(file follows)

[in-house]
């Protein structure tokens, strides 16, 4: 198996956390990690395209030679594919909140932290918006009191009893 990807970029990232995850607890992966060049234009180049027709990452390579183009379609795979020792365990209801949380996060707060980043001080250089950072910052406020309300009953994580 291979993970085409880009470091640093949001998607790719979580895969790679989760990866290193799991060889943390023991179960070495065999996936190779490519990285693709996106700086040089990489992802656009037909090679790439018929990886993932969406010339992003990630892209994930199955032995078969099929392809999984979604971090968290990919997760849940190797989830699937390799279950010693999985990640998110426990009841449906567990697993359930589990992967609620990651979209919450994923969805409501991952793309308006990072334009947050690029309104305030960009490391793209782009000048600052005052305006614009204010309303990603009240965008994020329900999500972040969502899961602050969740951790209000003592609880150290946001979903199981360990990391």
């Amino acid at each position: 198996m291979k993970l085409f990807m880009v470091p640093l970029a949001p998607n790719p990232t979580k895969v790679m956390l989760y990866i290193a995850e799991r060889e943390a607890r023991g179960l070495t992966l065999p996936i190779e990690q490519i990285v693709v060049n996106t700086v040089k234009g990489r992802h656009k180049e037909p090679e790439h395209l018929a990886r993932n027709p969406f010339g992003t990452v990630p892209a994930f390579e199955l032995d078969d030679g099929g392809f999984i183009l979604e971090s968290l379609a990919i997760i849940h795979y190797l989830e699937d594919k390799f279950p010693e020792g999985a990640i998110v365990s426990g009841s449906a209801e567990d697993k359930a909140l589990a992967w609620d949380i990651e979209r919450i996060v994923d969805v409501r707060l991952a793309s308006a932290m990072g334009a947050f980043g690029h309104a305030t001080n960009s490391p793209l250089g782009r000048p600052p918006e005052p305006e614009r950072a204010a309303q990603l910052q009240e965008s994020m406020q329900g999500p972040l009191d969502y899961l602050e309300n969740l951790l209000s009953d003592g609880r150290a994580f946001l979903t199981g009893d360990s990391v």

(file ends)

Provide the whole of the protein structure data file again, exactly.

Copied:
[in-house]
């Protein structure tokens, strides 16, 4: 198996956390990690395209030679594919909140932290918006009191009893 990807970029990232995850607890992966060049234009180049027709990452390579183009379609795979020792365990209801949380996060707060980043001080250089950072910052406020309300009953994580 291979993970085409880009470091640093949001998607790719979580895969790679989760990866290193799991060889943390023991179960070495065999996936190779490519990285693709996106700086040089990489992802656009037909090679790439018929990886993932969406010339992003990630892209994930199955032995078969099929392809999984979604971090968290990919997760849940190797989830699937390799279950010693999985990640998110426990009841449906567990697993359930589990992967609620990651979209919450994923969805409501991952793309308006990072334009947050690029309104305030960009490391793209782009000048600052005052305006614009204010309303990603009240965008994020329900999500972040969502899961602050969740951790209000003592609880150290946001979903199981360990990391």
């Amino acid at each position: 198996m291979k993970l085409f990807m880009v470091p640093l970029a949001p998607n790719p990232t979580k895969v790679m956390l989760y990866i290193a995850e799991r060889e943390a607890r023991g179960l070495t992966l065999p996936i190779e990690q490519i990285v693709v060049n996106t700086v040089k234009g990489r992802h656009k180049e037909p090679e790439h395209l018929a990886r993932n027709p969406f010339g992003t990452v990630p892209a994930f390579e199955l032995d078969d030679g099929g392809f999984i183009l979604e971090s968290l379609a990919i997760i849940h795979y190797l989830e699937d594919k390799f279950p010693e020792g999985a990640i998110v365990s426990g009841s449906a209801e567990d697993k359930a909140l589990a992967w609620d949380i990651e979209r919450i996060v994923d969805v409501r707060l991952a793309s308006a932290m990072g334009a947050f980043g690029h309104a305030t001080n960009s490391p793209l250089g782009r000048p600052p918006e005052p305006e614009r950072a204010a309303q990603l910052q009240e965008s994020m406020q329900g999500p972040l009191d969502y899961l602050e309300n969740l951790l209000s009953d003592g609880r150290a994580f946001l979903t199981g009893d360990s990391v």